|An "antifa" protester holds up a sign in front of riot police.|
Speaking at the Kennedy Space Center on Saturday, President Donald Trump said "the violence and vandalism" seen across the country "is being led by Antifa and other radical left-wing groups who are terrorizing the innocent, destroying jobs, hurting businesses and burning down buildings."
What is Antifa?
Antifa is short for anti-fascists. The term is used to define a broad group of people whose political beliefs lean toward the left -- often the far left -- but do not conform with the Democratic Party platform. The group doesn't have an official leader or headquarters, although groups in certain states hold regular meetings.
Antifa positions can be hard to define, but many members support oppressed populations and protest the amassing of wealth by corporations and elites. Some employ radical or militant tactics to get their message across.
Scott Crow, a former Antifa organizer, says the "radical ideals" promoted by Antifas are starting to be adopted by liberals. "They would never have looked at (those ideals) before, because they saw us as the enemy as much as the right-wingers."
The majority of Antifa members don't fall into a stereotype. Since the election of President Trump, however, most new Antifa members are young voters.
How long have Antifa been around?
Some Antifa groups date the origins of their movement to fights against European fascists in the 1920s and 1930s. Mark Bray, author of Antifa: The Anti-Fascist Handbook, says the modern American Antifa movement began in the 1980s with a group called Anti-Racist Action. Its members confronted neo-Nazi skinheads at punk gigs in the American Midwest and elsewhere. By the early 2000s the Antifa movement was mostly dormant - until the rise of Donald Trump and the alt-right.
Where do they protest?
Members have been spotted at high-profile, right-wing events across the country.
In August 2017 members of the group showed up in Charlottesville, Virginia, to condemn racism and counter protest hundreds of white nationalists opposed to the removal of a Gen. Robert E. Lee statue. The protests turned violent when James Fields, who is not a member of Antifa, plowed his car through a crowd of counter protesters, killing Heather Heyer.
Earlier that year, Antifa protested the appearance of Milo Yiannopoulos, an alt-right provocateur, at the University of California, Berkeley. They also protested President Donald Trump's inauguration in January 2017.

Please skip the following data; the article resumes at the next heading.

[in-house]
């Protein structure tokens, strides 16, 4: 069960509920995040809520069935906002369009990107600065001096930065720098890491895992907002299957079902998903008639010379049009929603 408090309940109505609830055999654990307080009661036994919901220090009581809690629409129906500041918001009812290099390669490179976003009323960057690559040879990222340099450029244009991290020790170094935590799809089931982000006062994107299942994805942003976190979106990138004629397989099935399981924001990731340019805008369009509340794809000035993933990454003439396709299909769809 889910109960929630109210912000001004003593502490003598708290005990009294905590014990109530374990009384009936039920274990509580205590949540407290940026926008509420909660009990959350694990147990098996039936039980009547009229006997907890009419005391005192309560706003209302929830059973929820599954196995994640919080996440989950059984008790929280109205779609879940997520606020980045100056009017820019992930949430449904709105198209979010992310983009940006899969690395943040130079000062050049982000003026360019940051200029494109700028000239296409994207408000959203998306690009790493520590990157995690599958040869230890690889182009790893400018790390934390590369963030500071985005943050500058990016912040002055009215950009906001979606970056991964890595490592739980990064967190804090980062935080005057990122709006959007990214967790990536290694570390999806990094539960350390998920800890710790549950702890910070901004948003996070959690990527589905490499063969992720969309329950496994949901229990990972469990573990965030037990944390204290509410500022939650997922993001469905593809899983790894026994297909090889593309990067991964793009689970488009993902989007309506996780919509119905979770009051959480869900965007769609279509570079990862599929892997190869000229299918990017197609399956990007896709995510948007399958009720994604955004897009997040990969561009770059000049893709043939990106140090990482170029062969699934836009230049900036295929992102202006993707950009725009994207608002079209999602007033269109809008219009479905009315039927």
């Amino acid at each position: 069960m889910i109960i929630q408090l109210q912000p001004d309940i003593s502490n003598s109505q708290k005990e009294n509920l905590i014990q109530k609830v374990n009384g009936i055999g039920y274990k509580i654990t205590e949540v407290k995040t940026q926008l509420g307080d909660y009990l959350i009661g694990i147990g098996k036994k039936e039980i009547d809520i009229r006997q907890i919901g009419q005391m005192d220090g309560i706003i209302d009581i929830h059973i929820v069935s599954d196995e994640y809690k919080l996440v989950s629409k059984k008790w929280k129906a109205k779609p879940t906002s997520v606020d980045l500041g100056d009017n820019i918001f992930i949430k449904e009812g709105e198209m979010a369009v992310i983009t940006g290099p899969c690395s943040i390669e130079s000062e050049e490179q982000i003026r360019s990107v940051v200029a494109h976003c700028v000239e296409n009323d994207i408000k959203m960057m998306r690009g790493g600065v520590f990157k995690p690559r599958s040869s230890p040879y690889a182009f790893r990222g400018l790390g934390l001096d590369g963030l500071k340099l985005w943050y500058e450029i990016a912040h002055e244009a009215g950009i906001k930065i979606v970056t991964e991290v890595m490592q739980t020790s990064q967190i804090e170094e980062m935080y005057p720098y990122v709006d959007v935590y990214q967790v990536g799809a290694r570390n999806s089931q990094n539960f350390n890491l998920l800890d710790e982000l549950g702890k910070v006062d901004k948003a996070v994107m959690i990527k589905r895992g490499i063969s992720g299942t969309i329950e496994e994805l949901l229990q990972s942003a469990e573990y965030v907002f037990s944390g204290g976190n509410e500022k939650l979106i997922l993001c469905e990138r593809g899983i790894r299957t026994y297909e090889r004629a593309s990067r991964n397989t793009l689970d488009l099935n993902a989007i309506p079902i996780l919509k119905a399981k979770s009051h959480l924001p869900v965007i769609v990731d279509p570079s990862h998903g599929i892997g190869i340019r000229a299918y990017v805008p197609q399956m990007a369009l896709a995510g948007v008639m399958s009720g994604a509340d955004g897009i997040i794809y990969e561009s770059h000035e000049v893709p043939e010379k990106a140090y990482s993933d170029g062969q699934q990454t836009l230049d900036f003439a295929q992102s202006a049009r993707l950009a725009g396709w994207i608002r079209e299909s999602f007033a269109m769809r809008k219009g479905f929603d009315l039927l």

While it can be difficult to distinguish Antifa activists from other protesters, some dress head to toe in black. Members call this the "Black Bloc."
They also wear masks to hide their identities from the police and whomever they are protesting.
Why are they controversial?
The group is known for causing damage to property during protests. In Berkeley, black-clad protesters wearing masks threw Molotov cocktails and smashed windows at the student union center where the Yiannopoulos event was to be held.
Crow, who was involved with Antifa for almost 30 years, said members use violence as a means of self-defense and they believe property destruction does not equate to violence.
"There is a place for violence. Is that the world that we want to live in? No. Is it the world we want to inhabit? No. Is it the world we want to create? No. But will we push back? Yes," Crow said.
Levin said Antifa activists feel the need to partake in violence because "they believe that elites are controlling the government and the media. So they need to make a statement head-on against the people who they regard as racist."
"There's this 'It's going down' mentality and this 'Hit them with your boots' mentality that goes back many decades to confrontations that took place, not only here in the American South, but also in places like Europe," he added.
White nationalists and other members of the so-called alt-right have denounced members of Antifa, sometimes calling them the "alt-left." Many white nationalists from the Charlottesville rallies claimed it was the Antifa groups that led the protests to turn violent.